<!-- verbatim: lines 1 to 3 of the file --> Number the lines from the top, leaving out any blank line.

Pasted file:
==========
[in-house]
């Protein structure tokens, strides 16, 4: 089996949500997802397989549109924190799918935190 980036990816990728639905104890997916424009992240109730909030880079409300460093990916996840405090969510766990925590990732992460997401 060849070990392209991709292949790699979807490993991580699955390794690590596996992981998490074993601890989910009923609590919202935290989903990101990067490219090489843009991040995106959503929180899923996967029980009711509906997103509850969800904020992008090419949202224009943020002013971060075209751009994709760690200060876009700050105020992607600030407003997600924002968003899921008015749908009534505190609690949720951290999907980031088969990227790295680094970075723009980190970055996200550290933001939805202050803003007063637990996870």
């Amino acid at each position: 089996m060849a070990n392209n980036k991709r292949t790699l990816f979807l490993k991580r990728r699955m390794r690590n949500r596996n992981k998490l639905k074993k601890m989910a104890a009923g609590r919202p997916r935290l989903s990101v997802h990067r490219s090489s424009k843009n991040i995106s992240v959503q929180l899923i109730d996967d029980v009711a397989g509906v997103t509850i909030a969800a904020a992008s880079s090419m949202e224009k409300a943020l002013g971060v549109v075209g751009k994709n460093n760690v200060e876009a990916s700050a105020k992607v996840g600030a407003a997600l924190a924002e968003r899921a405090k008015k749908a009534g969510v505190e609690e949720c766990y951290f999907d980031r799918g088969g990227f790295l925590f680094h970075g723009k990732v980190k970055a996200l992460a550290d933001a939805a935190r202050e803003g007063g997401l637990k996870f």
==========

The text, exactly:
[in-house]
């Protein structure tokens, strides 16, 4: 089996949500997802397989549109924190799918935190 980036990816990728639905104890997916424009992240109730909030880079409300460093990916996840405090969510766990925590990732992460997401 060849070990392209991709292949790699979807490993991580699955390794690590596996992981998490074993601890989910009923609590919202935290989903990101990067490219090489843009991040995106959503929180899923996967029980009711509906997103509850969800904020992008090419949202224009943020002013971060075209751009994709760690200060876009700050105020992607600030407003997600924002968003899921008015749908009534505190609690949720951290999907980031088969990227790295680094970075723009980190970055996200550290933001939805202050803003007063637990996870």
């Amino acid at each position: 089996m060849a070990n392209n980036k991709r292949t790699l990816f979807l490993k991580r990728r699955m390794r690590n949500r596996n992981k998490l639905k074993k601890m989910a104890a009923g609590r919202p997916r935290l989903s990101v997802h990067r490219s090489s424009k843009n991040i995106s992240v959503q929180l899923i109730d996967d029980v009711a397989g509906v997103t509850i909030a969800a904020a992008s880079s090419m949202e224009k409300a943020l002013g971060v549109v075209g751009k994709n460093n760690v200060e876009a990916s700050a105020k992607v996840g600030a407003a997600l924190a924002e968003r899921a405090k008015k749908a009534g969510v505190e609690e949720c766990y951290f999907d980031r799918g088969g990227f790295l925590f680094h970075g723009k990732v980190k970055a996200l992460a550290d933001a939805a935190r202050e803003g007063g997401l637990k996870f």